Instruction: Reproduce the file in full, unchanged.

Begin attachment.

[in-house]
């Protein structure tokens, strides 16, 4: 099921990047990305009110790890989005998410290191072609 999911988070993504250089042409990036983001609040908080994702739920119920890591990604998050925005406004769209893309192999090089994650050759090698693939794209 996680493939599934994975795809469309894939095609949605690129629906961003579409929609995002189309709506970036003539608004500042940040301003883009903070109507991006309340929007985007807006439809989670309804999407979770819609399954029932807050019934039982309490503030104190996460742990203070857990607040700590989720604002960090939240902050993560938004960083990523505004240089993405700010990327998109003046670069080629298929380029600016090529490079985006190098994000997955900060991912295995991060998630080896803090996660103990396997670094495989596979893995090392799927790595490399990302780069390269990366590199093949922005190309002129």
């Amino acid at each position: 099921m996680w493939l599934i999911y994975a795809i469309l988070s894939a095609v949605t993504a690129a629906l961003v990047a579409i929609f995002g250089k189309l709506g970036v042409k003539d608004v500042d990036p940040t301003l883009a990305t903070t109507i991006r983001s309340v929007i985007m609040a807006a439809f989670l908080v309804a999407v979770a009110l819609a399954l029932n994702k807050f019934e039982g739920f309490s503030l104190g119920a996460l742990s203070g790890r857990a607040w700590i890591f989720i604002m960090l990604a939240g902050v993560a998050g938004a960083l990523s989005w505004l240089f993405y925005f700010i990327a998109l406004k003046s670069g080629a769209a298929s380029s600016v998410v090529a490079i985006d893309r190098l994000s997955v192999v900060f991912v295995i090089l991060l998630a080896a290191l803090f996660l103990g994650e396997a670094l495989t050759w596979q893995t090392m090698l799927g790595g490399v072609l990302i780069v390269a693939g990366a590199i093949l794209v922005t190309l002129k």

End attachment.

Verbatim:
[in-house]
């Protein structure tokens, strides 16, 4: 099921990047990305009110790890989005998410290191072609 999911988070993504250089042409990036983001609040908080994702739920119920890591990604998050925005406004769209893309192999090089994650050759090698693939794209 996680493939599934994975795809469309894939095609949605690129629906961003579409929609995002189309709506970036003539608004500042940040301003883009903070109507991006309340929007985007807006439809989670309804999407979770819609399954029932807050019934039982309490503030104190996460742990203070857990607040700590989720604002960090939240902050993560938004960083990523505004240089993405700010990327998109003046670069080629298929380029600016090529490079985006190098994000997955900060991912295995991060998630080896803090996660103990396997670094495989596979893995090392799927790595490399990302780069390269990366590199093949922005190309002129």
């Amino acid at each position: 099921m996680w493939l599934i999911y994975a795809i469309l988070s894939a095609v949605t993504a690129a629906l961003v990047a579409i929609f995002g250089k189309l709506g970036v042409k003539d608004v500042d990036p940040t301003l883009a990305t903070t109507i991006r983001s309340v929007i985007m609040a807006a439809f989670l908080v309804a999407v979770a009110l819609a399954l029932n994702k807050f019934e039982g739920f309490s503030l104190g119920a996460l742990s203070g790890r857990a607040w700590i890591f989720i604002m960090l990604a939240g902050v993560a998050g938004a960083l990523s989005w505004l240089f993405y925005f700010i990327a998109l406004k003046s670069g080629a769209a298929s380029s600016v998410v090529a490079i985006d893309r190098l994000s997955v192999v900060f991912v295995i090089l991060l998630a080896a290191l803090f996660l103990g994650e396997a670094l495989t050759w596979q893995t090392m090698l799927g790595g490399v072609l990302i780069v390269a693939g990366a590199i093949l794209v922005t190309l002129k």